Today I noticed evidence of a mouse problem in my tack room. Specifically, I believe there are mice in the tack room wall and under/in my cabinets in that room. We did not actually see a mouse, but suffice it to say that based on what I saw today I know they are there, and the problem is not minor.
I fired the mouse patrol -- my 4 barn cats -- this morning. So, does anyone have any suggestions on how to encourage the mice to take up house elsewhere -- a method that is safe and effective given that we have broodmares and foals (i.e., so chemicals are out)?
Female barn cats are the better hunters. You can use some poison if you use the bait stations in some places. I don't worry about a few mice. The larger variety however are not welcome, and the bait stations are very effective, but safe.
I have a Jack Russell that has achieved his Master Mouser's License. One time I saw him get 5 in 5 quick snaps of his jaws!
Hmmm Jack Russel v. Black snake.......close call ; ).
Seriously, I am willing to consider ALL options.
Fairview, I am not afraid of mice or anything like that. We never actually had a mouse problem ever, before. But this morning when I was looking for some meds to treat a boo boo, I had difficulty closing a cabinet door and looked down to find that the entire bottom of the cabinet had about an inch thick of sawdust in it, something that appeared to be cotton, and things that looked like small black grains of rice. I realized right away that it was some kind of vermin issue, but then realized upon further inspection that the sawdust likely is from mice gnawing through wood; the cotton is insulation material from the wall, and the "black rice" is mouse poop. Also, don't mice droppings pose a disease risk for the horses? (We do not as of yet have an issue in the feed room).
If I could cut a deal with a snake pursuant to which the snake would agree to stay out of sight in exchange for mice, I would do it.
feed your cats less cat food! (this is not a joke) it works!
This is an ongoing battle with my barn helpers. My cats *used* to be good mousers, and were a healthy weight. But they are fed like pets, despite my protests. Now I have a bunch of newly-unemployed cat couch potatoes with no redeeming features whatsoever. They were abandoned by the former owners of the farm and we used to have a pact of mutual tolerance.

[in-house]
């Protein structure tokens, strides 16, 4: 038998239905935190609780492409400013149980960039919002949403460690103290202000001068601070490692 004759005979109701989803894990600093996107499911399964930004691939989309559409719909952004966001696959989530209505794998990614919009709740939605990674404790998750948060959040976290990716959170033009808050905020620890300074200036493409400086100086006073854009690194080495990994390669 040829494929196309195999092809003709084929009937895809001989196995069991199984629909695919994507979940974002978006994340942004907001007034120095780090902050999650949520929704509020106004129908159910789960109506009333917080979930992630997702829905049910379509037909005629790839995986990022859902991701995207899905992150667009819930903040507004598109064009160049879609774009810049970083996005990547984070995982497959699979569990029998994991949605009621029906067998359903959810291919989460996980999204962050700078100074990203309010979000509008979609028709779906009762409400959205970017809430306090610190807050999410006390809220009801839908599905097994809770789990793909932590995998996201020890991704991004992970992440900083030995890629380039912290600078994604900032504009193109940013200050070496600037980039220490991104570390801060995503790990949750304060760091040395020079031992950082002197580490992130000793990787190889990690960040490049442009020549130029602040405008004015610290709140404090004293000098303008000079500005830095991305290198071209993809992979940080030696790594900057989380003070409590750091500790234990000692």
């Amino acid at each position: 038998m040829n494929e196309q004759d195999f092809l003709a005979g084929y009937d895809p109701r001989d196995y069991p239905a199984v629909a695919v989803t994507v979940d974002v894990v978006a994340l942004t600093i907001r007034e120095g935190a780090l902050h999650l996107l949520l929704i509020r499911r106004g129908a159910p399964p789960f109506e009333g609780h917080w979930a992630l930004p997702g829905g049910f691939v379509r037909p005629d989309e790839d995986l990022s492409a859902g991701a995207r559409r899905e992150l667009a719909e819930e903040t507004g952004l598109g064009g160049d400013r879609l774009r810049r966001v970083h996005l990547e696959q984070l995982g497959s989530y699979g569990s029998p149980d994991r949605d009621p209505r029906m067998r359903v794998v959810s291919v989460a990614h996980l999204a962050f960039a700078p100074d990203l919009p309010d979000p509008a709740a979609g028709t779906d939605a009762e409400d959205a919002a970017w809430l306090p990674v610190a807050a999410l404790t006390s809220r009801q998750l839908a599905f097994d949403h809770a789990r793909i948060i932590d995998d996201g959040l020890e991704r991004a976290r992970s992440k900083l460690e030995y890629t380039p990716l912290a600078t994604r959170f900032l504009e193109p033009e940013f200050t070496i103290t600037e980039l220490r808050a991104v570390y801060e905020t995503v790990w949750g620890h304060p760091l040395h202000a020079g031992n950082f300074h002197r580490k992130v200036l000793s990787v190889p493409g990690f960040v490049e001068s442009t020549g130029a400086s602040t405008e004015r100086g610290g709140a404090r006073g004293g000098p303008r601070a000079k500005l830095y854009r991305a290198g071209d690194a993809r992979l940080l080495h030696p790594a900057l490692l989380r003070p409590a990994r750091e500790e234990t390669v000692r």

On the bright side, I am thankful that due to my being neurotic, we re-wired the entire barn when we moved here, and every wire is encased in metal MC conduit -- even the wiring inside the walls -- because I was afraid mice might chew the wires at some point.
Don't leave the food out available for anyone else to feed the cats. That way only you controls the feeding.
I had to pound this into my husband's head and anyone else that fed for me. If they are all there begging for food twice a day then you know they are just hungry enough to be interested. It kills me how many folks think that overfeeding is kindness.
It kills me how many folks think that overfeeding is kindness.
Absolutely. That goes for cats, dogs, and horses too. People report animals too thin all of the time, but I want to report too fat animals too. We should have "painfully fat" words. I know personally what extra weight will do to health and soundness, and I try to make sure my animals are at a healthy weight. (If only I had an owner! )
Absolutely. That goes for cats, dogs, and horses too. People report animals too thin all of the time, but I want to report too fat animals too. We should have "painfully fat" words.